In their sullen scapulars
Have ministered unto my wants
And healed my battle scars.
I have stood in their cathedrals
And the hymns of hate I've sung,
I have heard the Mass of Mendes
Chanted by a slitted tongue.
I have taught the works of sorcery
To students of the fane,
By necromancy I have raised
The elemental rain.
I have viewed the land of utter night
And worn the monkish gown
Of those beyond life's misty pale,
Have you ever thought . . .
                              How far is down?

          -- Grady Louis McMurtry
(undated)           

This poem first appeared in this version shortly after Grady's death, in Ecclesia Gnostica I:4 (San Francisco: Ecclesia Gnostica Catholica, O.T.O., 1985). It may be a mature revision of Grady's poem "Nadir," which is dated "9/28/41", and which was first published in the Magickal Link V; 3 (March 1985) and then here in the Thelema Lodge Calendar for October 1989 e.v. As Grady loved to recall, "Nadir" contained lines which made a special impression on Aleister Crowley, who quoted a couplet from it upon meeting Grady in London in autumn 1943 e.v. That poem, however, also contained some rather simplistic negative imagery, and it is possible that in this re-titled and shortened version Grady managed to salvage some of the great lines from his early poetic fluency, building them into a wiser and more durable work of art.

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Poetry by Frater Riotimus

Mother of Souls

I am alone as the cliffs that form the outline to the Ocean
And as barren as the rocks o'er where the framed frenzy pounds.
My heart is as void as the winds of the gulf, floating silently over the chasm.
No words may express it.
No thoughts may perceive it.

It moves like the tides of its own accord
And I am drawn to her as a babe in the abyss to her mother.

The cathedral of worship is all around her
Sea Lions shout their exuberance
The sparrows sing to her honor
And the timeless roar of the surf
Echoes her magnificence.
A butterfly floats in the caressing breezes as I am transformed
And requested to sit in her honor.

"O man, why has thou come?
You understand me but little
Yet I am the mother of all souls who dwell on this earth."
"I wish to love as you love," I replied in thought.
"To see as you see, to know as you know."

"Empty yourself unto me!" came the answer.
Give to my being your desires; your hopes. your aspirations, your ambitions.
For they are but smaller selves within you
And hide your true self within."

So I wrent unto her depths all that she asked.
And the waters of her being streaked with the hues of earth.
"I yearn to be, goddess of mercy!"
"Free me from the phantoms of illusion."

"O child, you are what you will become."
"I see thee struggling to understand, hence I will give you understanding."
"One cannot learn to live and love and know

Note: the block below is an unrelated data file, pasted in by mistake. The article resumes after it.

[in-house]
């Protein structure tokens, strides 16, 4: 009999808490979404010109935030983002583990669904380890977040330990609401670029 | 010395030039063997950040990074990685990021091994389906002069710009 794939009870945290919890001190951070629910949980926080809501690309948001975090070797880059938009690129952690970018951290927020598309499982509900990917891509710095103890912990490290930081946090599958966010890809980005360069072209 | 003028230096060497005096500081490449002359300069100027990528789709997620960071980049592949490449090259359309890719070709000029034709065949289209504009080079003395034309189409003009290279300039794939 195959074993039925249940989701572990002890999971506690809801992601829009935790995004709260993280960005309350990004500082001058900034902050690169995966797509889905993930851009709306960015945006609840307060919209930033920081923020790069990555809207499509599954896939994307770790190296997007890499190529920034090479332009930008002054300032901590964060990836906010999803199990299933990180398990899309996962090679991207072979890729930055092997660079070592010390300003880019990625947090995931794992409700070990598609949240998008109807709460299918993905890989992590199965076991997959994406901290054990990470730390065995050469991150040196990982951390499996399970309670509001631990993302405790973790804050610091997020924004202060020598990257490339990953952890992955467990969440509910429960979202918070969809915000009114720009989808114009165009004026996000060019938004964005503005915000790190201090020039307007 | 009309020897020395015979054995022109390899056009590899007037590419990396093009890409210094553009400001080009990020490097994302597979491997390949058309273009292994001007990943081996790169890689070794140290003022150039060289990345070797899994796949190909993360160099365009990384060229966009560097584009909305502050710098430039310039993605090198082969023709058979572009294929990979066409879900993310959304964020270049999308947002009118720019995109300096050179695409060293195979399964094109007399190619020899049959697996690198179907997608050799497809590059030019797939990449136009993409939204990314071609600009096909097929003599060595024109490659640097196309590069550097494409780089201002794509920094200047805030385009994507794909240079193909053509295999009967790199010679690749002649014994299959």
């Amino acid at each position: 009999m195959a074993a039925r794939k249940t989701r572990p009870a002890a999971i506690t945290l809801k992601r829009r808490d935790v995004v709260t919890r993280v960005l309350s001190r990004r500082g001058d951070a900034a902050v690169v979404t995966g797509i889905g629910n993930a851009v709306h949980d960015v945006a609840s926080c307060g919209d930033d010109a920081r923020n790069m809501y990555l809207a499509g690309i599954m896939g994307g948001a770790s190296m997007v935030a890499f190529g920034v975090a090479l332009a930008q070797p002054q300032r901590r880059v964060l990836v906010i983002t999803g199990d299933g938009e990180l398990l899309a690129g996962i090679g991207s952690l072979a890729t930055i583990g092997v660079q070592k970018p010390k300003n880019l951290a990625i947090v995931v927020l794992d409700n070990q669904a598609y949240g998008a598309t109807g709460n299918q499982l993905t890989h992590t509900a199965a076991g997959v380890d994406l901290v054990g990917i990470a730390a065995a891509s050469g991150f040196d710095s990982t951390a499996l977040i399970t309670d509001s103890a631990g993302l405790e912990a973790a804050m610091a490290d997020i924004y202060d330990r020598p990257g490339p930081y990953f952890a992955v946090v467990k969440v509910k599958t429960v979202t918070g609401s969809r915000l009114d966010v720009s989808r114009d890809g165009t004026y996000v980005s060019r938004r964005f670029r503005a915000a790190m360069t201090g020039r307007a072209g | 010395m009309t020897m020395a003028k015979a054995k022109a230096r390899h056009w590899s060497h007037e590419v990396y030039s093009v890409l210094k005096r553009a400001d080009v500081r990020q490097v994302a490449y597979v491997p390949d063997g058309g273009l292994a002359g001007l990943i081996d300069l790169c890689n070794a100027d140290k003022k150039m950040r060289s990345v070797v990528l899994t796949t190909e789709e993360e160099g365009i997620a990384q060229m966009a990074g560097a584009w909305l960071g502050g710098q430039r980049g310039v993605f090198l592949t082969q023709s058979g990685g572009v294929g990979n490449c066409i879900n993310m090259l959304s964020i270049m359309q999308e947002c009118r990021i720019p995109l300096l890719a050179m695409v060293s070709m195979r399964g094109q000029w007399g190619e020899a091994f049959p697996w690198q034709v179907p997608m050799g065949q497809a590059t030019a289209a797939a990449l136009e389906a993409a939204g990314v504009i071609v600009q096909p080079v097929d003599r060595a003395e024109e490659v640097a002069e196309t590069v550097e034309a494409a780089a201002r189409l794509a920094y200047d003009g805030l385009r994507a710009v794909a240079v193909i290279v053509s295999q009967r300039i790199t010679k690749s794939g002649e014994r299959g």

Until one truly knows and loves oneself."

Now the wind knifed through me with its icy fingers
Into my brain and body.
The cold seared through my emotions
As the wind emptied my thoughts into
The eternal waters of her body.

"Go and love yourself," she spoke.
"For only by loving yourself will you have the ability to love others."
"And when you have proven your knowledge and love of self to me,
Then will you receive the love of love
And the knowledge of my being."

-- Richard Vaughan Gorton, K.E.W.                              
spring, 1990 e.v.                                                       


Primary Sources

Crowley Casts a Chart:
This letter from Aleister Crowley to Grady Louis McMurtry was written in August of 1944 e.v., as a follow up to the letter printed in our last issue. Of special interest is Crowley's use of a chart for the Equinox, with notes speculating on affairs in Europe.

-oOo-

From A.Crowley
Bell Inn
Aston Clinton
Bucks



Aug 4, '44
Dear Louis,

Do what thou wilt shall be the whole of the Law.

Yours of 29 July very welcome.
I hope you have the music by now; in case of loss, I will have another few copies made; this may take 2 or 3 weeks.
Surely I spoke to you of Roy Leffingwell, who manages {?} ranch out Barstow way? But, perhaps not, as you hadn't met Max.
I agree with your optimistic estimate: "Kukri" suggested short, sharp, & final, of course. But look at the figure for Sun in Libra (I enclose data for London, no time to set up others. But at Berlin Saturn on cusp of M.C. spells crash -- crash crash and then some!) My health improves constantly. The Book still sells {Book of Thoth} -- I hope your copy has come -- & I do 3 or 4 letters a week for "Aleister explains everything" {Magick without Tears}. The word {?} {?} as the Song. {"La Galoise"} I thought it quite a point for Alliance if I got Dely{?} to sing it; French words & singer -- British bard -- American composer.
No more now; I must take my daily "constitutional" about an hours stroll though lovely woodland. I think of getting a regular pied-a-terre here.

Love is the law, love under will

Yours A.C.

{on an included scrap of note paper}

Figure for the Heavens for the Autumnal Equinox '44 e.v. London.

{drawn-in English style chart, data: